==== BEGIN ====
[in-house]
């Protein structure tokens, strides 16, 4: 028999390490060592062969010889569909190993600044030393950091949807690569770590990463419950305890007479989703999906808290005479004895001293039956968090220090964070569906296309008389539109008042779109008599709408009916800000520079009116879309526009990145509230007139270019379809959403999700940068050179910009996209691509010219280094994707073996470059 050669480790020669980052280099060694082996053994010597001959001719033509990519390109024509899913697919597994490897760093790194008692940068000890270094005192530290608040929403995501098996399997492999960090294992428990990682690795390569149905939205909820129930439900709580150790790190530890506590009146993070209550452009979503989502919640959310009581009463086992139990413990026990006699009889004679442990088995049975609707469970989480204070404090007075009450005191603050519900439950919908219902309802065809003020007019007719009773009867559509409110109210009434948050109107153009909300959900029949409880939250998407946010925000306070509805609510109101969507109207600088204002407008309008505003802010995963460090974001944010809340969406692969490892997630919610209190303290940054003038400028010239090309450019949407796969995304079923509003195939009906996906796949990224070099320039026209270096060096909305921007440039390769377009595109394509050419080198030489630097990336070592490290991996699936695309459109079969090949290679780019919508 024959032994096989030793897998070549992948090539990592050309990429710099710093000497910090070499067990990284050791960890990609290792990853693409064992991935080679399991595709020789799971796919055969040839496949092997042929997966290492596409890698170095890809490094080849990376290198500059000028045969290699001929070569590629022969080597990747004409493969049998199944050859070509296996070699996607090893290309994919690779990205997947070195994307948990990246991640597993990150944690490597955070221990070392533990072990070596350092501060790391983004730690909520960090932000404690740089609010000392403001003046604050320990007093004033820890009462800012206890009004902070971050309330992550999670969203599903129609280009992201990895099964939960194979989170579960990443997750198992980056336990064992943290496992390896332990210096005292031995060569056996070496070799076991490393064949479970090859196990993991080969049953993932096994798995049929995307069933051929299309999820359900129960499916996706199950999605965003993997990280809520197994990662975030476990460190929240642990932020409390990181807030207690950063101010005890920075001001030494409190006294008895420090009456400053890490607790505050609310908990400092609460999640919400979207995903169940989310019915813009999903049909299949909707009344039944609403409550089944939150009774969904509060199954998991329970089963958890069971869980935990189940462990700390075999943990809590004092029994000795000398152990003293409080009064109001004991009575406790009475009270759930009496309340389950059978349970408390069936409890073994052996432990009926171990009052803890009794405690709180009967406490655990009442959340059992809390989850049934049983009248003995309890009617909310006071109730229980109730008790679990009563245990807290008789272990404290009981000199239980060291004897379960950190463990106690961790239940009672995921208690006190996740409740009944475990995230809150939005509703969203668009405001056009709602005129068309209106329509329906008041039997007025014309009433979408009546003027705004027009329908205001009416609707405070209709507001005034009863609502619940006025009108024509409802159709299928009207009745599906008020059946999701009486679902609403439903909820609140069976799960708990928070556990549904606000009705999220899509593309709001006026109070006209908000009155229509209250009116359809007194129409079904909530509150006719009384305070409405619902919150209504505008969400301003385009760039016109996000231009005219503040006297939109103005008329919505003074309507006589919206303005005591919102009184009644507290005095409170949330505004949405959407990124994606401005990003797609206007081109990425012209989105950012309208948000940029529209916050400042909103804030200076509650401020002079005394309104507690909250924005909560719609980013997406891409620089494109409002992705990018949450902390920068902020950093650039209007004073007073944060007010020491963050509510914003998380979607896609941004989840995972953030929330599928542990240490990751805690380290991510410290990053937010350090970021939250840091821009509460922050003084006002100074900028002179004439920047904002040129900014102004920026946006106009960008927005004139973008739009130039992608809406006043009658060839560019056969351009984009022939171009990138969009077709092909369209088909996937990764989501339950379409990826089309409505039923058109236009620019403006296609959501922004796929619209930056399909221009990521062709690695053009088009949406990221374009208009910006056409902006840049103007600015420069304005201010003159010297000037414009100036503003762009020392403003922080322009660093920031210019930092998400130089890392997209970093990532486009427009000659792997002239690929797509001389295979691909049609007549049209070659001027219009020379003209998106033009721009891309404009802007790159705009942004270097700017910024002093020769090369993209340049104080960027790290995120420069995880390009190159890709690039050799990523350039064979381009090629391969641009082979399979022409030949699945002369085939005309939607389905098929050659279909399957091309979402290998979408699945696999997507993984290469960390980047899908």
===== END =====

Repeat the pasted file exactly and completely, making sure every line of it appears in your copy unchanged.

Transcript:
[in-house]
């Protein structure tokens, strides 16, 4: 028999390490060592062969010889569909190993600044030393950091949807690569770590990463419950305890007479989703999906808290005479004895001293039956968090220090964070569906296309008389539109008042779109008599709408009916800000520079009116879309526009990145509230007139270019379809959403999700940068050179910009996209691509010219280094994707073996470059 050669480790020669980052280099060694082996053994010597001959001719033509990519390109024509899913697919597994490897760093790194008692940068000890270094005192530290608040929403995501098996399997492999960090294992428990990682690795390569149905939205909820129930439900709580150790790190530890506590009146993070209550452009979503989502919640959310009581009463086992139990413990026990006699009889004679442990088995049975609707469970989480204070404090007075009450005191603050519900439950919908219902309802065809003020007019007719009773009867559509409110109210009434948050109107153009909300959900029949409880939250998407946010925000306070509805609510109101969507109207600088204002407008309008505003802010995963460090974001944010809340969406692969490892997630919610209190303290940054003038400028010239090309450019949407796969995304079923509003195939009906996906796949990224070099320039026209270096060096909305921007440039390769377009595109394509050419080198030489630097990336070592490290991996699936695309459109079969090949290679780019919508 024959032994096989030793897998070549992948090539990592050309990429710099710093000497910090070499067990990284050791960890990609290792990853693409064992991935080679399991595709020789799971796919055969040839496949092997042929997966290492596409890698170095890809490094080849990376290198500059000028045969290699001929070569590629022969080597990747004409493969049998199944050859070509296996070699996607090893290309994919690779990205997947070195994307948990990246991640597993990150944690490597955070221990070392533990072990070596350092501060790391983004730690909520960090932000404690740089609010000392403001003046604050320990007093004033820890009462800012206890009004902070971050309330992550999670969203599903129609280009992201990895099964939960194979989170579960990443997750198992980056336990064992943290496992390896332990210096005292031995060569056996070496070799076991490393064949479970090859196990993991080969049953993932096994798995049929995307069933051929299309999820359900129960499916996706199950999605965003993997990280809520197994990662975030476990460190929240642990932020409390990181807030207690950063101010005890920075001001030494409190006294008895420090009456400053890490607790505050609310908990400092609460999640919400979207995903169940989310019915813009999903049909299949909707009344039944609403409550089944939150009774969904509060199954998991329970089963958890069971869980935990189940462990700390075999943990809590004092029994000795000398152990003293409080009064109001004991009575406790009475009270759930009496309340389950059978349970408390069936409890073994052996432990009926171990009052803890009794405690709180009967406490655990009442959340059992809390989850049934049983009248003995309890009617909310006071109730229980109730008790679990009563245990807290008789272990404290009981000199239980060291004897379960950190463990106690961790239940009672995921208690006190996740409740009944475990995230809150939005509703969203668009405001056009709602005129068309209106329509329906008041039997007025014309009433979408009546003027705004027009329908205001009416609707405070209709507001005034009863609502619940006025009108024509409802159709299928009207009745599906008020059946999701009486679902609403439903909820609140069976799960708990928070556990549904606000009705999220899509593309709001006026109070006209908000009155229509209250009116359809007194129409079904909530509150006719009384305070409405619902919150209504505008969400301003385009760039016109996000231009005219503040006297939109103005008329919505003074309507006589919206303005005591919102009184009644507290005095409170949330505004949405959407990124994606401005990003797609206007081109990425012209989105950012309208948000940029529209916050400042909103804030200076509650401020002079005394309104507690909250924005909560719609980013997406891409620089494109409002992705990018949450902390920068902020950093650039209007004073007073944060007010020491963050509510914003998380979607896609941004989840995972953030929330599928542990240490990751805690380290991510410290990053937010350090970021939250840091821009509460922050003084006002100074900028002179004439920047904002040129900014102004920026946006106009960008927005004139973008739009130039992608809406006043009658060839560019056969351009984009022939171009990138969009077709092909369209088909996937990764989501339950379409990826089309409505039923058109236009620019403006296609959501922004796929619209930056399909221009990521062709690695053009088009949406990221374009208009910006056409902006840049103007600015420069304005201010003159010297000037414009100036503003762009020392403003922080322009660093920031210019930092998400130089890392997209970093990532486009427009000659792997002239690929797509001389295979691909049609007549049209070659001027219009020379003209998106033009721009891309404009802007790159705009942004270097700017910024002093020769090369993209340049104080960027790290995120420069995880390009190159890709690039050799990523350039064979381009090629391969641009082979399979022409030949699945002369085939005309939607389905098929050659279909399957091309979402290998979408699945696999997507993984290469960390980047899908």